What began as a freelance assignment on Orbits.com has turned into a full-time gig. The team of Dallas Itzen and Patrick O'Neill has taken the creative reins of TBWA\Chiat\Day here, following the dismissal of chief creative officer David Page last week.
Itzen and O'Neill, who have been working to-gether since 1992, will share the title of executive creative director. They arrive as the $400 million agency awaits a decision in the review for Kmart's $100 million account, a seven-agency contest that they helped pitch.
Page, who held the top creative post since early last year, oversaw the development of campaigns for Absolut (20th anniversary), Circuit City ("Imagine that") and Koz-mo.com ("Want some happy? Kozmo it"). He was home recuperating from a water-skiing accident when he learned of losing his job, sources said. Page declined comment.
Asked to explain the reasoning behind the move, shop president Carl Johnson said, "I think we've produced a number of good signs of creative excellence on some of our business, but consistency isn't there." He added: "It's just a question of casting."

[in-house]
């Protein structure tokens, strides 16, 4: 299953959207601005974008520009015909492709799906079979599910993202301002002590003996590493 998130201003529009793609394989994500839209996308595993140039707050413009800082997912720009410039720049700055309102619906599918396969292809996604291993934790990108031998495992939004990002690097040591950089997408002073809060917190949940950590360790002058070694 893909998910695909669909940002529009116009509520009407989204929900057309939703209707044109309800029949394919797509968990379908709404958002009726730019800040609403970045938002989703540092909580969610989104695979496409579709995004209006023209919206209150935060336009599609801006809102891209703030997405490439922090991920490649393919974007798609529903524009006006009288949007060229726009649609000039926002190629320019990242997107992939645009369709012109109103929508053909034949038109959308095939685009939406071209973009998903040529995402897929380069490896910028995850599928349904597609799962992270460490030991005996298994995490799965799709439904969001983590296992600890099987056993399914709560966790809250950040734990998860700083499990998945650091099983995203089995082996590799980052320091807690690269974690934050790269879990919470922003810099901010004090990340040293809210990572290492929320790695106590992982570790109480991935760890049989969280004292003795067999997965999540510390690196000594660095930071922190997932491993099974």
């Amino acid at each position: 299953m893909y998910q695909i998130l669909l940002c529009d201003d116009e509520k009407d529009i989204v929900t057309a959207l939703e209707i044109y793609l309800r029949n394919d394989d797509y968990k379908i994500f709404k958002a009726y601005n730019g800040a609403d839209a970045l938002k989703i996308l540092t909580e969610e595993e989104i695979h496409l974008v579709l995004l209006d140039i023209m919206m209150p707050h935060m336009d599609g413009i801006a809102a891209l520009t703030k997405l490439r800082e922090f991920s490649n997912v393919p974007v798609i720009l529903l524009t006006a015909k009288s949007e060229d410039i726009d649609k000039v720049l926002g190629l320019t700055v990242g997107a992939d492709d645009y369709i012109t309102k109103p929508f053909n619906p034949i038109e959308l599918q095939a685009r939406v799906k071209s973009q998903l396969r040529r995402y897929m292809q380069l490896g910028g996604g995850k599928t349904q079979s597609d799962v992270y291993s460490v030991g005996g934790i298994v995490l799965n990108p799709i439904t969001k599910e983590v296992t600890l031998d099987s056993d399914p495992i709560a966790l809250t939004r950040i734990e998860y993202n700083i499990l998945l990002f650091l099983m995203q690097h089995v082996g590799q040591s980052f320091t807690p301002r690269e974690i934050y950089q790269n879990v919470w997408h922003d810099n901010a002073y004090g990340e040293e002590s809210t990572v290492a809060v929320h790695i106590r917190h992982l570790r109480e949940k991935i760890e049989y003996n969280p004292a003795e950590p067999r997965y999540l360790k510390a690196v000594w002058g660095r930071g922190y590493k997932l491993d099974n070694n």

Itzen, a copywriter, and O'Neill, an art director, first met at Ogilvy & Mather in 1990 and became partners at Deutsch in New York, creating ads for the likes of Kohler and Ikea, including a 1994 spot that depicted a gay couple buying a table. O'Neill also was part of the team that created Mr. Jenkins for Tanqueray.
Since early 1994, they have free-lanced at an assortment of New York shops, including Messner Vetere Berger McNamee Schmetterer/Euro RSCG, DiNoto Lee and McCann-Erickson Worldwide. Their work on Orbits.com—a new travel site—is expected to break next year.
Discussing the shift to one shop, O'Neill, 35, said, "We both missed the excitement of being in a creatively driven agency." Itzen, 37, who cited the office's creative legacy, which includes the "Human Cartoons" campaign for the Nynex Yellow Pages, added: "We want to make this place famous for its advertising again."
As for their creative philosophy, O'Neill said, "I don't think you can do great advertising if you're not having fun doing it. … We're trying to really create an environment that is fun, with a lot of communication and not a lot of ego."
Separately, the shop has pro-moted executive group director Drew Beaver to director of client services, a new post. Beaver's client responsibilities include Orbits.com, Circuit City and The Seagram Co.